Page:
Netanyahu secretly agreed to F-35 sale to UAE before opposing it: Report
Before publicly opposing the sale of advanced weapons to the United Arab Emirates by the US last month, Israeli Prime Minister Benjamin Netanyahu had secretly agreed to the arms deal amid a normalisation push with Abu Dhabi, the New York Times reported.
In August, the White House announced a "peace deal" between Israel and the UAE, with the countries agreeing to establish official diplomatic relations and cooperate on economic and security initiatives.
After initial reports that Israel had agreed to the sale of advanced weapon systems to the UAE, including F-35 fighter jets, Netanyahu was quick to stress that his government will "always" work with Washington to preserve Israeli military superiority in the region.
Protecting Israel's "qualitative military edge" in the Middle East has been a decades-long American policy that is enshrined in US law.
UAE officials had hoped that after normalising relations with Israel, their new allies would not be concerned about Abu Dhabi's military capabilities. Top Emirati diplomat Anwar Gargash told the Atlantic Council last month that acquiring the F-35 jets was a "legitimate" move by Abu Dhabi.
"This is something on the table. We have legitimate requests that are there. We ought to get them... Now the whole idea of, you know, the state of belligerency or war with Israel will no longer exist, so I think it should be... easier," Gargash said.
Israel denies report
Giving a green light to the arms deal would be politically costly for Netanyahu, who is facing domestic issues, including protests over his government's handling of the coronavirus pandemic.
Benny Gantz, Israel's defence minister and Netanyahu's chief political rival, had slammed the idea of allowing the UAE to buy F-35 jets. "It is forbidden to take security risks," he said last month.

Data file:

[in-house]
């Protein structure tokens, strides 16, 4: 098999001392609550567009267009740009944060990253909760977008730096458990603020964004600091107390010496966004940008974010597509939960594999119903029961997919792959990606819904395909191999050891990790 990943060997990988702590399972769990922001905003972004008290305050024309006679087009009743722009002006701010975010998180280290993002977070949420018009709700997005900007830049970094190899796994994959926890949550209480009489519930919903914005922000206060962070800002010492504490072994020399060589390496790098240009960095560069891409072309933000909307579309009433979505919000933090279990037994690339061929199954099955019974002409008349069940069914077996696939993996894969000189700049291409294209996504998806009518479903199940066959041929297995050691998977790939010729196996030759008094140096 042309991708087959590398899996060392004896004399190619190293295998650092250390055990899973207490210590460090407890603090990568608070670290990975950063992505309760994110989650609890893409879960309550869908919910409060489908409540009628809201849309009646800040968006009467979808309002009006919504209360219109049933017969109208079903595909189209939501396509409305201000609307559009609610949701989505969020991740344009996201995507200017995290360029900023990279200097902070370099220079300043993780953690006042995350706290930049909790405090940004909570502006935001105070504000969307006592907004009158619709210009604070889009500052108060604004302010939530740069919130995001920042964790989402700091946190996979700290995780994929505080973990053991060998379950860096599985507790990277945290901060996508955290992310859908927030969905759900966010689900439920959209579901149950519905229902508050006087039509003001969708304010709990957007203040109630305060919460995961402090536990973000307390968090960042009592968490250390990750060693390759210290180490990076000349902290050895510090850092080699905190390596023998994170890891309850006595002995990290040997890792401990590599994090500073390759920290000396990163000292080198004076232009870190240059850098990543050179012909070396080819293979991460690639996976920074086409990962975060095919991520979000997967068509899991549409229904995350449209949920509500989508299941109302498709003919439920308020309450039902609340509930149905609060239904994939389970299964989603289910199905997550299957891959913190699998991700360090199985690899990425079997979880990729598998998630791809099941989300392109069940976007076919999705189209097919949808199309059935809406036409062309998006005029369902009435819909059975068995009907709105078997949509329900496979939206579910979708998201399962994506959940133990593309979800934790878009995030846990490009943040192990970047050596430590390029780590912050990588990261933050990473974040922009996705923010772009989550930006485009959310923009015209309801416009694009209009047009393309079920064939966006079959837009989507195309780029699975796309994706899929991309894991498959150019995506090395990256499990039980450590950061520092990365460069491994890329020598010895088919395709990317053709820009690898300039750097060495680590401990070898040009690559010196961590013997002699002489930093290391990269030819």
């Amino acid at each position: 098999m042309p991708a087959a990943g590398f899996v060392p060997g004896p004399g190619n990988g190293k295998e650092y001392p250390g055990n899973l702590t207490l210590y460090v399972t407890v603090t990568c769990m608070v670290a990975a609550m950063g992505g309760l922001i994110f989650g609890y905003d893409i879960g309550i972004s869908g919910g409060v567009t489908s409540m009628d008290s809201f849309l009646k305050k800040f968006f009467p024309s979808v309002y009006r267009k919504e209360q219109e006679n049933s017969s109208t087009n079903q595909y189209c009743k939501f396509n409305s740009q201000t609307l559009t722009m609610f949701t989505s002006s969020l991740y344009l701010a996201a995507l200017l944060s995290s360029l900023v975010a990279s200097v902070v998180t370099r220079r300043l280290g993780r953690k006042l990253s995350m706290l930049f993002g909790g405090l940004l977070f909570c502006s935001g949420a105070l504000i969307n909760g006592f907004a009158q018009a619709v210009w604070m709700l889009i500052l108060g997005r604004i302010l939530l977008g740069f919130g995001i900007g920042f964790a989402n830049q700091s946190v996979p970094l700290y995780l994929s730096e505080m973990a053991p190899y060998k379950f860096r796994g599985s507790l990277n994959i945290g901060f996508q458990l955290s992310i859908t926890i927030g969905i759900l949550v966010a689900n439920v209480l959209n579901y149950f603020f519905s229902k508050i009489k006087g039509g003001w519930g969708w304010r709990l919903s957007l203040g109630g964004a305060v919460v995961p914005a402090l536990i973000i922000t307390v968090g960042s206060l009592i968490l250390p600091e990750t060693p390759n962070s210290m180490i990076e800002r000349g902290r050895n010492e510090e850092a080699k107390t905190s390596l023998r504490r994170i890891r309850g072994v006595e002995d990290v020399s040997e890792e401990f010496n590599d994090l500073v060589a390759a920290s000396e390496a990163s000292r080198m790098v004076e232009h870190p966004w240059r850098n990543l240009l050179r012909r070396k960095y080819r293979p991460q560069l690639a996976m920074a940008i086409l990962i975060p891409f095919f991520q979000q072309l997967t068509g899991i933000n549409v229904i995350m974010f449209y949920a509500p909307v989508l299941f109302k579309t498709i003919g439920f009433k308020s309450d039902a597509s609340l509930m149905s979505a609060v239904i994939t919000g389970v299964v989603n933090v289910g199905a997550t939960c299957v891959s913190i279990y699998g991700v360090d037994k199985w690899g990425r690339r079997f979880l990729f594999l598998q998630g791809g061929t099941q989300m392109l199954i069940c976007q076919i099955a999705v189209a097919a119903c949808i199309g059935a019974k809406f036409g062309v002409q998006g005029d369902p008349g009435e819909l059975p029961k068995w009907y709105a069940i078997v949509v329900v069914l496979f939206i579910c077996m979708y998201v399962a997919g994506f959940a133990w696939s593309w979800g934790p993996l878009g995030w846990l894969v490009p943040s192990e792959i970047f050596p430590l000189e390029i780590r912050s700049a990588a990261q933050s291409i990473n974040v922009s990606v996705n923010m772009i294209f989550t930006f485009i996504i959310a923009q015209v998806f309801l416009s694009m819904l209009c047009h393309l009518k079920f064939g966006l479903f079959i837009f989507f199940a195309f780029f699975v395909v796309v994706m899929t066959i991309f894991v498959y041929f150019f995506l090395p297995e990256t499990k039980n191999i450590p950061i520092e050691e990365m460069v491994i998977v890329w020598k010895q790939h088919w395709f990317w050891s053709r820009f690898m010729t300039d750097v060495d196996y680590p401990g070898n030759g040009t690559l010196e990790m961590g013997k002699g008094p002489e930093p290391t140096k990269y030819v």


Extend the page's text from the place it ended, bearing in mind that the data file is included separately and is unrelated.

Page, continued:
The Lockheed Martin-produced F-35 is one of the most powerful warplanes in the world, with the ability to evade radars, conduct strikes on targets on the ground and engage in air combat.
According to the New York Times report, the held-up UAE arms deal with the US also includes combat drones and EA-18G Growler aircraft, which has the ability to disable enemy radar and radio systems.
Israeli officials involved in the negotiations with Abu Dhabi told Haaretz in response to the New York Times' story that the government has not changed its position on protecting Israel's military superiority.
Ron Dermer, Israel's ambassador to Washington, also denied the report, telling the New York Times it was "not true" that Netanyahu had changed his position.
Late in August, Axios reported that UAE officials had cancelled a ceremonial meeting with their Israel counterparts over Netanyahu's opposition to the arms deal.
The Times report also revealed that some Pentagon and State Department officials were unhappy that UAE officials had received a classified briefing on the F-35 earlier this year.
US Secretary of State Mike Pompeo dismissed any internal rift within the administration.
"When a paragraph starts with 'some officials' in an organisation of the scale and size of the Department of Defense or the State Department, I am confident that there are some officials that believe just about everything," he told the Hugh Hewitt Show on Friday.